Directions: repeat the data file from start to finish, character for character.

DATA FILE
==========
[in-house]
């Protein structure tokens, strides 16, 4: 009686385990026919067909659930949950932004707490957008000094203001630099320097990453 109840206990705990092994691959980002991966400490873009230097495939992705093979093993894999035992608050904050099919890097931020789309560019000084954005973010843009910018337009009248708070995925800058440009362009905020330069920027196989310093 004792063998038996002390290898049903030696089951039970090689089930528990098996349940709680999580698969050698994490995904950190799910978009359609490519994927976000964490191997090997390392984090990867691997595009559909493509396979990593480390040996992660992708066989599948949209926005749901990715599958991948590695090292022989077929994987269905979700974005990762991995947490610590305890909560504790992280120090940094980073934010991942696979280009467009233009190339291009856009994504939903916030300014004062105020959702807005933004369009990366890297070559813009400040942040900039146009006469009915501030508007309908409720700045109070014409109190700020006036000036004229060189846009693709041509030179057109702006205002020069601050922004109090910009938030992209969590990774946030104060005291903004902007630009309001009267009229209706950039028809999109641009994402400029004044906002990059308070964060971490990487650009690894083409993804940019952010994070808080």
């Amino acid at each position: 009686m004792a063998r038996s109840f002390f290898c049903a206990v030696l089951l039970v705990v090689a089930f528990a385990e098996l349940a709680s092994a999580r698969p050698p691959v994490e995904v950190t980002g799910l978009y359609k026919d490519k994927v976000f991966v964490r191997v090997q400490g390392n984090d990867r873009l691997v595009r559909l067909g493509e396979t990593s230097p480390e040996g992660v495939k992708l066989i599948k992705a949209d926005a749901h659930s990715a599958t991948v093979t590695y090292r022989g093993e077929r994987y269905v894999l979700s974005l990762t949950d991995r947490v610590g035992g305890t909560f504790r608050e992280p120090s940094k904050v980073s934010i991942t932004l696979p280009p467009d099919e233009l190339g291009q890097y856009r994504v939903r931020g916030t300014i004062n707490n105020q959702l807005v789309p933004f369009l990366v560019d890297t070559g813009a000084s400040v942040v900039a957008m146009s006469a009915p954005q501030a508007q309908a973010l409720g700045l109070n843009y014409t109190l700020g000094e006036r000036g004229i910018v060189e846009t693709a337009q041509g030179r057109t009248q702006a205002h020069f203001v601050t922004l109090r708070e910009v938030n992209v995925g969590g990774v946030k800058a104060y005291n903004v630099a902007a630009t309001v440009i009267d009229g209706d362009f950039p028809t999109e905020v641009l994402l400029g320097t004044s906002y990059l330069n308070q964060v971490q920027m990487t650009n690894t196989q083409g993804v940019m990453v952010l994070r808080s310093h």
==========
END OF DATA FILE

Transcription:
[in-house]
């Protein structure tokens, strides 16, 4: 009686385990026919067909659930949950932004707490957008000094203001630099320097990453 109840206990705990092994691959980002991966400490873009230097495939992705093979093993894999035992608050904050099919890097931020789309560019000084954005973010843009910018337009009248708070995925800058440009362009905020330069920027196989310093 004792063998038996002390290898049903030696089951039970090689089930528990098996349940709680999580698969050698994490995904950190799910978009359609490519994927976000964490191997090997390392984090990867691997595009559909493509396979990593480390040996992660992708066989599948949209926005749901990715599958991948590695090292022989077929994987269905979700974005990762991995947490610590305890909560504790992280120090940094980073934010991942696979280009467009233009190339291009856009994504939903916030300014004062105020959702807005933004369009990366890297070559813009400040942040900039146009006469009915501030508007309908409720700045109070014409109190700020006036000036004229060189846009693709041509030179057109702006205002020069601050922004109090910009938030992209969590990774946030104060005291903004902007630009309001009267009229209706950039028809999109641009994402400029004044906002990059308070964060971490990487650009690894083409993804940019952010994070808080």
């Amino acid at each position: 009686m004792a063998r038996s109840f002390f290898c049903a206990v030696l089951l039970v705990v090689a089930f528990a385990e098996l349940a709680s092994a999580r698969p050698p691959v994490e995904v950190t980002g799910l978009y359609k026919d490519k994927v976000f991966v964490r191997v090997q400490g390392n984090d990867r873009l691997v595009r559909l067909g493509e396979t990593s230097p480390e040996g992660v495939k992708l066989i599948k992705a949209d926005a749901h659930s990715a599958t991948v093979t590695y090292r022989g093993e077929r994987y269905v894999l979700s974005l990762t949950d991995r947490v610590g035992g305890t909560f504790r608050e992280p120090s940094k904050v980073s934010i991942t932004l696979p280009p467009d099919e233009l190339g291009q890097y856009r994504v939903r931020g916030t300014i004062n707490n105020q959702l807005v789309p933004f369009l990366v560019d890297t070559g813009a000084s400040v942040v900039a957008m146009s006469a009915p954005q501030a508007q309908a973010l409720g700045l109070n843009y014409t109190l700020g000094e006036r000036g004229i910018v060189e846009t693709a337009q041509g030179r057109t009248q702006a205002h020069f203001v601050t922004l109090r708070e910009v938030n992209v995925g969590g990774v946030k800058a104060y005291n903004v630099a902007a630009t309001v440009i009267d009229g209706d362009f950039p028809t999109e905020v641009l994402l400029g320097t004044s906002y990059l330069n308070q964060v971490q920027m990487t650009n690894t196989q083409g993804v940019m990453v952010l994070r808080s310093h």